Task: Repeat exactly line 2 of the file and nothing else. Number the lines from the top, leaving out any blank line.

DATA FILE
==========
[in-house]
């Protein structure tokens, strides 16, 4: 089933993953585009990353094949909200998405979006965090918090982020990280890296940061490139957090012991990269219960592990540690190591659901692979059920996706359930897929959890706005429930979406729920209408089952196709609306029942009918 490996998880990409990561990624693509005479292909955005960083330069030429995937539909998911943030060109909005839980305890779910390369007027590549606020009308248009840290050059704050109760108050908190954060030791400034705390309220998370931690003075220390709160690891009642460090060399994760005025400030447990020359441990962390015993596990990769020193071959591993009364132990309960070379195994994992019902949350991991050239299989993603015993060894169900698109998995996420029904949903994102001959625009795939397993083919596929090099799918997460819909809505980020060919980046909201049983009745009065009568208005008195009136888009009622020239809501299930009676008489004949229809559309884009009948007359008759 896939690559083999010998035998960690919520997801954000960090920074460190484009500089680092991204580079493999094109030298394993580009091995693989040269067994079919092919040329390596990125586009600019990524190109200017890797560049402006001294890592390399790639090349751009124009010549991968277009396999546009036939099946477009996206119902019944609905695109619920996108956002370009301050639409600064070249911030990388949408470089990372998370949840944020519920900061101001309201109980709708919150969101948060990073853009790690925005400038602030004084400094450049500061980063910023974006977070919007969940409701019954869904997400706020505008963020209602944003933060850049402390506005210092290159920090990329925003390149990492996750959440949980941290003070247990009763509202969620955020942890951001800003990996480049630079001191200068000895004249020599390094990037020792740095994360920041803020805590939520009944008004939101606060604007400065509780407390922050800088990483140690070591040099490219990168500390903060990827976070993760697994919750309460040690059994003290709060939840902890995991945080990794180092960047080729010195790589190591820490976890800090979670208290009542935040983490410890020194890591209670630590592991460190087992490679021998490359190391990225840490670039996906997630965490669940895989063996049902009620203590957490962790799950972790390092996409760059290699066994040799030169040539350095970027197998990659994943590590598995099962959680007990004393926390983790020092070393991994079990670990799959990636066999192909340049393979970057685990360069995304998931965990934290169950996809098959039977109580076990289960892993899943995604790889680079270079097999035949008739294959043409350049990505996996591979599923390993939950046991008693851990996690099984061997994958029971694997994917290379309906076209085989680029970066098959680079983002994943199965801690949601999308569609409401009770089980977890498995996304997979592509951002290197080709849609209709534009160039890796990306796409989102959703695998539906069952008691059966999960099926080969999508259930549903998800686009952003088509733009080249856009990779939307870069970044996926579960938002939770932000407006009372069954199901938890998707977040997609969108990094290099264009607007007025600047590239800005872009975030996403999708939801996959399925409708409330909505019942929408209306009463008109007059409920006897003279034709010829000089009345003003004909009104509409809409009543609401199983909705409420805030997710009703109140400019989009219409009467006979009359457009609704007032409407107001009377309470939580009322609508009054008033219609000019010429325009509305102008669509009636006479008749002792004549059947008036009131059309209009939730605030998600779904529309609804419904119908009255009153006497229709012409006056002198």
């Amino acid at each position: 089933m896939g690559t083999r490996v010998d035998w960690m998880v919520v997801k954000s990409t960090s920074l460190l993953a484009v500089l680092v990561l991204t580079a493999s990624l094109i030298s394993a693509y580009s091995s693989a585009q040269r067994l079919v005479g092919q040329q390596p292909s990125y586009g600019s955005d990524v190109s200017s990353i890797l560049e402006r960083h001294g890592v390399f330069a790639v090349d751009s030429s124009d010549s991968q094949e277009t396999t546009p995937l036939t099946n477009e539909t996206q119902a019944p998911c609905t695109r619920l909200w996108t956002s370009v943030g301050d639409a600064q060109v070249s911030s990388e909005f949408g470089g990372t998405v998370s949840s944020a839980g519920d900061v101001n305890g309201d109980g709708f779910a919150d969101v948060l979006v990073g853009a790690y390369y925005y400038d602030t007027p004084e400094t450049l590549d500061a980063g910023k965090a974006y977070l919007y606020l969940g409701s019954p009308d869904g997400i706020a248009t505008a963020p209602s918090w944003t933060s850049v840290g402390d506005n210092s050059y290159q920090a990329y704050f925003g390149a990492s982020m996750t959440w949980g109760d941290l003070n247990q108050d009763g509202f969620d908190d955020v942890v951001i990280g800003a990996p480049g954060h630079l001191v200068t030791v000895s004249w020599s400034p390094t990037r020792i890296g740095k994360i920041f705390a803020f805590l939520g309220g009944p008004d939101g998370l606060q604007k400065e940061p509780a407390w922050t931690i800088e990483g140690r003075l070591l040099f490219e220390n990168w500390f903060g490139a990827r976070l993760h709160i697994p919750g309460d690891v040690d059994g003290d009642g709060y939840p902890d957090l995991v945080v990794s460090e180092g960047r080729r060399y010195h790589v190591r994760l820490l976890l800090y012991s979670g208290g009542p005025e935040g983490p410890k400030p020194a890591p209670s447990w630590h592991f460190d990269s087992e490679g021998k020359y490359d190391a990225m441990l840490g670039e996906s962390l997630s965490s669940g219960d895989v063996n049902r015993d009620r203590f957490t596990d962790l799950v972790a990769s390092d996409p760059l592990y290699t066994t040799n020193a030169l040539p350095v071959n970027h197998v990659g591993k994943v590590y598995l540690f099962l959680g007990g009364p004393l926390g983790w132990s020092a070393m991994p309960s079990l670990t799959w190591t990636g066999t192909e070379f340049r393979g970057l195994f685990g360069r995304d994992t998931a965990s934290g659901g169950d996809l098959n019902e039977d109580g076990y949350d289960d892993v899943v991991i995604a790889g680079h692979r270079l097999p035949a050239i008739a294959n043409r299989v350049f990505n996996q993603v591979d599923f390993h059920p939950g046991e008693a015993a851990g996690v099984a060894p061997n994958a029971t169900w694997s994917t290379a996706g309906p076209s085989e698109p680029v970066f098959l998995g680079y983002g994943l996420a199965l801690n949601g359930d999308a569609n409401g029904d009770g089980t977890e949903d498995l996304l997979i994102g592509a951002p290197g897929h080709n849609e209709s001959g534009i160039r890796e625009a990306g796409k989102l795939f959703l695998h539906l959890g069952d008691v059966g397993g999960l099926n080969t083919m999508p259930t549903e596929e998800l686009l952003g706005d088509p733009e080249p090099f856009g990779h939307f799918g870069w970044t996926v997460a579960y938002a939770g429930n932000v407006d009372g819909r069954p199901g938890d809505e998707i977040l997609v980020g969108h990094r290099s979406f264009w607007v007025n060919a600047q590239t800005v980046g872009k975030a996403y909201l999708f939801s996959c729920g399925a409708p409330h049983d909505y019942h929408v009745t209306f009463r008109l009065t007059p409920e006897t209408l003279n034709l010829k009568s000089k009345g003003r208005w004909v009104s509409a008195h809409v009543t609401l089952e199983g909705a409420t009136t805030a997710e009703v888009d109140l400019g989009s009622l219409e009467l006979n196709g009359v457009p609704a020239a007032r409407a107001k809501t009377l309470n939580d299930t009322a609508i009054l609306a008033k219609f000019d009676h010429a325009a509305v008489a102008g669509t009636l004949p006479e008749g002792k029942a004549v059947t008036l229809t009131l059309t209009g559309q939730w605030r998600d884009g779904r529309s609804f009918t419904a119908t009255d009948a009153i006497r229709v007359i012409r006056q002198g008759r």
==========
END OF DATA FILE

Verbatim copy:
């Protein structure tokens, strides 16, 4: 089933993953585009990353094949909200998405979006965090918090982020990280890296940061490139957090012991990269219960592990540690190591659901692979059920996706359930897929959890706005429930979406729920209408089952196709609306029942009918 490996998880990409990561990624693509005479292909955005960083330069030429995937539909998911943030060109909005839980305890779910390369007027590549606020009308248009840290050059704050109760108050908190954060030791400034705390309220998370931690003075220390709160690891009642460090060399994760005025400030447990020359441990962390015993596990990769020193071959591993009364132990309960070379195994994992019902949350991991050239299989993603015993060894169900698109998995996420029904949903994102001959625009795939397993083919596929090099799918997460819909809505980020060919980046909201049983009745009065009568208005008195009136888009009622020239809501299930009676008489004949229809559309884009009948007359008759 896939690559083999010998035998960690919520997801954000960090920074460190484009500089680092991204580079493999094109030298394993580009091995693989040269067994079919092919040329390596990125586009600019990524190109200017890797560049402006001294890592390399790639090349751009124009010549991968277009396999546009036939099946477009996206119902019944609905695109619920996108956002370009301050639409600064070249911030990388949408470089990372998370949840944020519920900061101001309201109980709708919150969101948060990073853009790690925005400038602030004084400094450049500061980063910023974006977070919007969940409701019954869904997400706020505008963020209602944003933060850049402390506005210092290159920090990329925003390149990492996750959440949980941290003070247990009763509202969620955020942890951001800003990996480049630079001191200068000895004249020599390094990037020792740095994360920041803020805590939520009944008004939101606060604007400065509780407390922050800088990483140690070591040099490219990168500390903060990827976070993760697994919750309460040690059994003290709060939840902890995991945080990794180092960047080729010195790589190591820490976890800090979670208290009542935040983490410890020194890591209670630590592991460190087992490679021998490359190391990225840490670039996906997630965490669940895989063996049902009620203590957490962790799950972790390092996409760059290699066994040799030169040539350095970027197998990659994943590590598995099962959680007990004393926390983790020092070393991994079990670990799959990636066999192909340049393979970057685990360069995304998931965990934290169950996809098959039977109580076990289960892993899943995604790889680079270079097999035949008739294959043409350049990505996996591979599923390993939950046991008693851990996690099984061997994958029971694997994917290379309906076209085989680029970066098959680079983002994943199965801690949601999308569609409401009770089980977890498995996304997979592509951002290197080709849609209709534009160039890796990306796409989102959703695998539906069952008691059966999960099926080969999508259930549903998800686009952003088509733009080249856009990779939307870069970044996926579960938002939770932000407006009372069954199901938890998707977040997609969108990094290099264009607007007025600047590239800005872009975030996403999708939801996959399925409708409330909505019942929408209306009463008109007059409920006897003279034709010829000089009345003003004909009104509409809409009543609401199983909705409420805030997710009703109140400019989009219409009467006979009359457009609704007032409407107001009377309470939580009322609508009054008033219609000019010429325009509305102008669509009636006479008749002792004549059947008036009131059309209009939730605030998600779904529309609804419904119908009255009153006497229709012409006056002198």